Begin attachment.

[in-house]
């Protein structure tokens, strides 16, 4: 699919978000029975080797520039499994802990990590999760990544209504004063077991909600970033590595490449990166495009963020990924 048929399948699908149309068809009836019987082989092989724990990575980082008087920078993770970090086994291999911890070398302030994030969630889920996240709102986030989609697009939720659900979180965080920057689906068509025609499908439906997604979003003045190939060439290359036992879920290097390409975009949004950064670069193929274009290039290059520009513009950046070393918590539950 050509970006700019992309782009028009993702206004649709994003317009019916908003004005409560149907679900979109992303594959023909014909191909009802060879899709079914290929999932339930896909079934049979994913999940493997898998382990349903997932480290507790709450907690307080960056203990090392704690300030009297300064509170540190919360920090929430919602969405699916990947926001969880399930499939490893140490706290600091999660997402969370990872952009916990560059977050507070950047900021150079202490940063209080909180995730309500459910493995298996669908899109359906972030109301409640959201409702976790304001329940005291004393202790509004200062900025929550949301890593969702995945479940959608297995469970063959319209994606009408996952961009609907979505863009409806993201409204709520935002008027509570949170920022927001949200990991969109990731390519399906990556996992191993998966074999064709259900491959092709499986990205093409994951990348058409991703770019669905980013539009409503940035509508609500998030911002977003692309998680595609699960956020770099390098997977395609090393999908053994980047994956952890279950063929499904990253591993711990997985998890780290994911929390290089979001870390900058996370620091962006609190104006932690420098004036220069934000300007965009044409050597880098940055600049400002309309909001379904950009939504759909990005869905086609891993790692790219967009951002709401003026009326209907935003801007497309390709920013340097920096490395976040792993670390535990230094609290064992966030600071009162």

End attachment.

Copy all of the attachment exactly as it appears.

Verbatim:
[in-house]
């Protein structure tokens, strides 16, 4: 699919978000029975080797520039499994802990990590999760990544209504004063077991909600970033590595490449990166495009963020990924 048929399948699908149309068809009836019987082989092989724990990575980082008087920078993770970090086994291999911890070398302030994030969630889920996240709102986030989609697009939720659900979180965080920057689906068509025609499908439906997604979003003045190939060439290359036992879920290097390409975009949004950064670069193929274009290039290059520009513009950046070393918590539950 050509970006700019992309782009028009993702206004649709994003317009019916908003004005409560149907679900979109992303594959023909014909191909009802060879899709079914290929999932339930896909079934049979994913999940493997898998382990349903997932480290507790709450907690307080960056203990090392704690300030009297300064509170540190919360920090929430919602969405699916990947926001969880399930499939490893140490706290600091999660997402969370990872952009916990560059977050507070950047900021150079202490940063209080909180995730309500459910493995298996669908899109359906972030109301409640959201409702976790304001329940005291004393202790509004200062900025929550949301890593969702995945479940959608297995469970063959319209994606009408996952961009609907979505863009409806993201409204709520935002008027509570949170920022927001949200990991969109990731390519399906990556996992191993998966074999064709259900491959092709499986990205093409994951990348058409991703770019669905980013539009409503940035509508609500998030911002977003692309998680595609699960956020770099390098997977395609090393999908053994980047994956952890279950063929499904990253591993711990997985998890780290994911929390290089979001870390900058996370620091962006609190104006932690420098004036220069934000300007965009044409050597880098940055600049400002309309909001379904950009939504759909990005869905086609891993790692790219967009951002709401003026009326209907935003801007497309390709920013340097920096490395976040792993670390535990230094609290064992966030600071009162």